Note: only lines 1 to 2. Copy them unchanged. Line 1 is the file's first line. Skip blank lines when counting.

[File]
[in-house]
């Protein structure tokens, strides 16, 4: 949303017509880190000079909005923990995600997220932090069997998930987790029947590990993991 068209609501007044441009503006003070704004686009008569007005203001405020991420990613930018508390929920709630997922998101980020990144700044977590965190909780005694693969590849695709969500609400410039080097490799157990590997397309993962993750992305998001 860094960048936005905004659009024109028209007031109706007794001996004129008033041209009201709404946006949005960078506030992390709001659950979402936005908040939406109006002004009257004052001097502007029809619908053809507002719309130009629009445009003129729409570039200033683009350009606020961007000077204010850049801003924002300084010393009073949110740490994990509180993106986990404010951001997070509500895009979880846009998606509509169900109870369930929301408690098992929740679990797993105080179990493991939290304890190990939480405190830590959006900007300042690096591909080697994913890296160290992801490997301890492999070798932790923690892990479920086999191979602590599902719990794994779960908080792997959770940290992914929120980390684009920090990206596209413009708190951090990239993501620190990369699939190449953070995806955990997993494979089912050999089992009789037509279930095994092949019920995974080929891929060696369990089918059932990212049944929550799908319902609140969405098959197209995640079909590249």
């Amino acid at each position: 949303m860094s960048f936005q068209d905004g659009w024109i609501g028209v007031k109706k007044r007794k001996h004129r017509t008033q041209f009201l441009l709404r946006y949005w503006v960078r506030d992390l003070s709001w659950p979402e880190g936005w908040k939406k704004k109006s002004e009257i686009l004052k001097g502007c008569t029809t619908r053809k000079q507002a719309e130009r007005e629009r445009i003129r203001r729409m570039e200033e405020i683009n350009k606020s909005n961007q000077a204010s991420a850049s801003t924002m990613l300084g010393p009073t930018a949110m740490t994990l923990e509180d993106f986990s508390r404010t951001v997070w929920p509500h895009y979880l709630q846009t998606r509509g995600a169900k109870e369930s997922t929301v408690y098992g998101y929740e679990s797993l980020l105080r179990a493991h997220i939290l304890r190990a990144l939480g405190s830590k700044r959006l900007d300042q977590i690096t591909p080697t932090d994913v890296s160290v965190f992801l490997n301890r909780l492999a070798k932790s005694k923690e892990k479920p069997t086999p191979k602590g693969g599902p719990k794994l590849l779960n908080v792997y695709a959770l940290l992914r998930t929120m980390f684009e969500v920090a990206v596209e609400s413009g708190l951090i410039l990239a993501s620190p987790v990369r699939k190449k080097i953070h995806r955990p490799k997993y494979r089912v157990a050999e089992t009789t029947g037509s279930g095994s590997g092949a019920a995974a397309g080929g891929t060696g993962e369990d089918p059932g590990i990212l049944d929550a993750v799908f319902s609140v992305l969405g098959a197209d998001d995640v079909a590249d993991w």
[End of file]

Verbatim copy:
[in-house]
């Protein structure tokens, strides 16, 4: 949303017509880190000079909005923990995600997220932090069997998930987790029947590990993991 068209609501007044441009503006003070704004686009008569007005203001405020991420990613930018508390929920709630997922998101980020990144700044977590965190909780005694693969590849695709969500609400410039080097490799157990590997397309993962993750992305998001 860094960048936005905004659009024109028209007031109706007794001996004129008033041209009201709404946006949005960078506030992390709001659950979402936005908040939406109006002004009257004052001097502007029809619908053809507002719309130009629009445009003129729409570039200033683009350009606020961007000077204010850049801003924002300084010393009073949110740490994990509180993106986990404010951001997070509500895009979880846009998606509509169900109870369930929301408690098992929740679990797993105080179990493991939290304890190990939480405190830590959006900007300042690096591909080697994913890296160290992801490997301890492999070798932790923690892990479920086999191979602590599902719990794994779960908080792997959770940290992914929120980390684009920090990206596209413009708190951090990239993501620190990369699939190449953070995806955990997993494979089912050999089992009789037509279930095994092949019920995974080929891929060696369990089918059932990212049944929550799908319902609140969405098959197209995640079909590249």